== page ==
Advice from the Trenches: Is it SAD?

sadDear C;

I dread the coming winter. I work out of my home and every year, I struggle with carb cravings, depression, fatigue, weight gain … you name it. No matter what I do, I put on 5 pounds and find myself immobilized on the sofa, wrapped in a blanket to stay warm. It takes me half the day to wake up and as soon as it gets dark, I want to go back to sleep.

A friend of mine said she thinks I have SAD. She’s been taking antidepressants for it. Should I should see a therapist and get a prescription?

Debra Dark

 

Dear Dark;

You do seem have the classic symptoms of Seasonal Affective Disorder (SAD), and you are certainly not alone. An estimated 10 million Americans are affected each year; another 20% experience milder forms of it. As a woman, you are four times more likely to have SAD than men. Some people have symptoms so severe that it affects their quality of life. If you spend your winters cowering on the couch, you may be one of these individuals.

But if you are functional the rest of the year, I’d strongly caution against treating SAD as a psychiatric disorder and slapping a Band-aid of antidepressants on your symptoms. As Americans, we tend to see our difficult moods as “mental disorders” when what we really need to do is learn better coping skills. I doubt you need pharmaceuticals. Most problematic emotions could be treated just as effectively using common sense.

First, let’s put SAD in context. In the animal kingdom, many animals hibernate in the winter – bears, hedgehogs, bats and even your pet hamster will nestle down for a long winter’s sleep. We are animals too, and it is natural for humans to respond to the change in temperature and light by going to bed earlier and storing some body fat. It’s not unusual for us to gain weight when the temps take a dive – that extra layer of fat provides much-needed insulation. If all you gain is 5 pounds, I’d call that a healthy response to climate change, not a weight problem.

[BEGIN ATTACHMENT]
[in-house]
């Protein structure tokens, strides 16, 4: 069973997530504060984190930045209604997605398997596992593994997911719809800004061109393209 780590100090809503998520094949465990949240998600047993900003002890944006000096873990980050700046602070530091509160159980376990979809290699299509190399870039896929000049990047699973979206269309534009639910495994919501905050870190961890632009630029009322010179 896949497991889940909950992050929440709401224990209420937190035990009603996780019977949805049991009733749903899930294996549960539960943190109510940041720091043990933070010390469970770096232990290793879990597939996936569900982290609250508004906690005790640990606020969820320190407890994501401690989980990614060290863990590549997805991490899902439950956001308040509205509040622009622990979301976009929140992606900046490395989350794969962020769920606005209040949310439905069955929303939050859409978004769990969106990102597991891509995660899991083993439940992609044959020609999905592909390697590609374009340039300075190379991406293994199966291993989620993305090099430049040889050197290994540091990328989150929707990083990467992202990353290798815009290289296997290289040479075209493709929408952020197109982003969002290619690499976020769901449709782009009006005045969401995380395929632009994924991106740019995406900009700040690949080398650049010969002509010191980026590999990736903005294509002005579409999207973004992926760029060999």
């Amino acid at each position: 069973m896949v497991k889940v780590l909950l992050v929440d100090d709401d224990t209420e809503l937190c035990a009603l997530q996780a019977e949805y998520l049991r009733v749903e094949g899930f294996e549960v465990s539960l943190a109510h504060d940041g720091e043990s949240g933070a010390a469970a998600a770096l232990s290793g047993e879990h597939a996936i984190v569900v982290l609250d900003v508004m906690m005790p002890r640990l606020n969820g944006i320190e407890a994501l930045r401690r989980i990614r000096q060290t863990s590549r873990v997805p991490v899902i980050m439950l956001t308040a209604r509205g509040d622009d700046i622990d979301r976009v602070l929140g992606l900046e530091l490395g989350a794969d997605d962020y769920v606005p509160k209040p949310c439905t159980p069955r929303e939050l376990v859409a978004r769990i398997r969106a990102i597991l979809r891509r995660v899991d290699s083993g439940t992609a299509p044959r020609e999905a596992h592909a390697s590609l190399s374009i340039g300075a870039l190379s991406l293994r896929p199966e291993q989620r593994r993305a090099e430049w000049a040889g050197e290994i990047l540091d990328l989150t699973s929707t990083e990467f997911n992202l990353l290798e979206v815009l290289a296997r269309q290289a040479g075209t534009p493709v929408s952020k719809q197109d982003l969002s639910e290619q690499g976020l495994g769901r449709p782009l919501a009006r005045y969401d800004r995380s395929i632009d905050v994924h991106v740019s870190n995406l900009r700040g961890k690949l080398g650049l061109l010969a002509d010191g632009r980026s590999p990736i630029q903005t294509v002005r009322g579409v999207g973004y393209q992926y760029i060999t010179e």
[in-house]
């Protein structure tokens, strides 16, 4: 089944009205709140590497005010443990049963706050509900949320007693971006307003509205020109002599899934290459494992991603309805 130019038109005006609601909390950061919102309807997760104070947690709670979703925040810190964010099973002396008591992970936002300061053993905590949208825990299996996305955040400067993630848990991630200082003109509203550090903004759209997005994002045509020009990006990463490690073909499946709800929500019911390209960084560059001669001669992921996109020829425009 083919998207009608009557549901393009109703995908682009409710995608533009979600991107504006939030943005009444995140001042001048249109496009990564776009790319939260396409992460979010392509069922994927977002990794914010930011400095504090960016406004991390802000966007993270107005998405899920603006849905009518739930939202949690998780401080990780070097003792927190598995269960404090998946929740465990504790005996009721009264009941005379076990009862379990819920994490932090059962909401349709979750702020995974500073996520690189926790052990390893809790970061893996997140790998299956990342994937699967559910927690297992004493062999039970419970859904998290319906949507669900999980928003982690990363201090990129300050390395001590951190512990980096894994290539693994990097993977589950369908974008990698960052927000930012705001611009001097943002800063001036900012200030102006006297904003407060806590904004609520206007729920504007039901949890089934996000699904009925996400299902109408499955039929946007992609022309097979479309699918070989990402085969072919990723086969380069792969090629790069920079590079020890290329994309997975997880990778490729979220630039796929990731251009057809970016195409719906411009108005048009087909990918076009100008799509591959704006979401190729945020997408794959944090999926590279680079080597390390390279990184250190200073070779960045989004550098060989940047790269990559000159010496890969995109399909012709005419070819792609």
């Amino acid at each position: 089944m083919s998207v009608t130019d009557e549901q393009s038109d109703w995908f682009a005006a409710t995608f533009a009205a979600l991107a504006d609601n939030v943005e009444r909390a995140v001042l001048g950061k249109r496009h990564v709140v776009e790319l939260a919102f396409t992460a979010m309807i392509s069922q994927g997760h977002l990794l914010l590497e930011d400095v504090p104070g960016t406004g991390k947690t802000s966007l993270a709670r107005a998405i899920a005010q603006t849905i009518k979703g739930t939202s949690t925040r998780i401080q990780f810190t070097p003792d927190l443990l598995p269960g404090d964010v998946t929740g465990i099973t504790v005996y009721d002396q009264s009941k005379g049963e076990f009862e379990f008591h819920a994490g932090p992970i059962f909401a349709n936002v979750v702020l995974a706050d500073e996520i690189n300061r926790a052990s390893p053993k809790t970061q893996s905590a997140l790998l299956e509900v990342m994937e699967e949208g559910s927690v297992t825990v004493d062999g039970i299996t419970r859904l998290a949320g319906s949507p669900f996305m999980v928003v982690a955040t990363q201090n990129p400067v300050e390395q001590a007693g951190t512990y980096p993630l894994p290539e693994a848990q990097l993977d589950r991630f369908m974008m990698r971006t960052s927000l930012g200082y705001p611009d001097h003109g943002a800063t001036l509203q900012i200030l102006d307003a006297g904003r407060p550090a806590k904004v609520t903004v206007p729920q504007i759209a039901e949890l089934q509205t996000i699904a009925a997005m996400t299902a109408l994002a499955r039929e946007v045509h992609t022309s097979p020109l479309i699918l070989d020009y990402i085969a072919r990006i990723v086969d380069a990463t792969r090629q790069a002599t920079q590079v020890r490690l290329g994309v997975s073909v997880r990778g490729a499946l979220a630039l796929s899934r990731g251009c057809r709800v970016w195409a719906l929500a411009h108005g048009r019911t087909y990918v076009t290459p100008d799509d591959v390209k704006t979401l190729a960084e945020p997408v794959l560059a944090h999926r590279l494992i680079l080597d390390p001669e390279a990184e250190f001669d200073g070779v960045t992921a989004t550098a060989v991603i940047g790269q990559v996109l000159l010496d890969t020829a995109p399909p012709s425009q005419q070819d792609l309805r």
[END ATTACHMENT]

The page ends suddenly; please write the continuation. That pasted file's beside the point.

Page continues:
You may want to do nothing but curl up in a quilt to stay warm, but try fighting that instinct. The less you move, the colder you feel. You would be shocked at how quickly you warm up if you hop on an elliptical or stationary cycle and get your blood moving. Exercise is also one of the best natural remedies for depression, and outdoor sports would provide the additional benefit of exposure to sun. And it’s not a bad idea to take vitamin D – sun exposure is how your body naturally produces this nutrient. When we are covered head to toe every time we step out the door, we don’t catch many rays.

Medically, the jury is out as to the exact cause of SAD; there are probably several factors. It may be related to melatonin, a hormone secreted by the pineal gland. When the winter days get shorter and darker, melatonin production increases and we all feel sleepier and more lethargic. Light therapy has been very effective in treating SAD, but staring at a bulb isn’t going to do it. You need a full spectrum light box and you need to follow the directions carefully. Research has found that the most effective time to use light therapy is in the morning. SAD is thought to cause a “phase-shift” of our circadian rhythm, and bright light in the morning resets our circadian clock.

If you work out of your home, you really need to make an effort to connect with community. Isolation tends to breed depression and anxiety. Getting a part-time job isn’t a bad idea to get you out of the house, but that’s work. You need fun and play – it’s  more important that most adults realize. Don’t know where to start? When the first good storm comes, get out there and make snow angels.

If you give it your best and still feel like crap, consider a support group. Just talking to others who are experiencing the same problems can really help. Know any other work-at-home professionals? Gather a circle and share your challenges. Want to join an organized effort? Butler Hospital has a peer-run support group for anxiety and depression. Don’t just take SAD sitting down. Making the effort to take control is often the best therapy there is.

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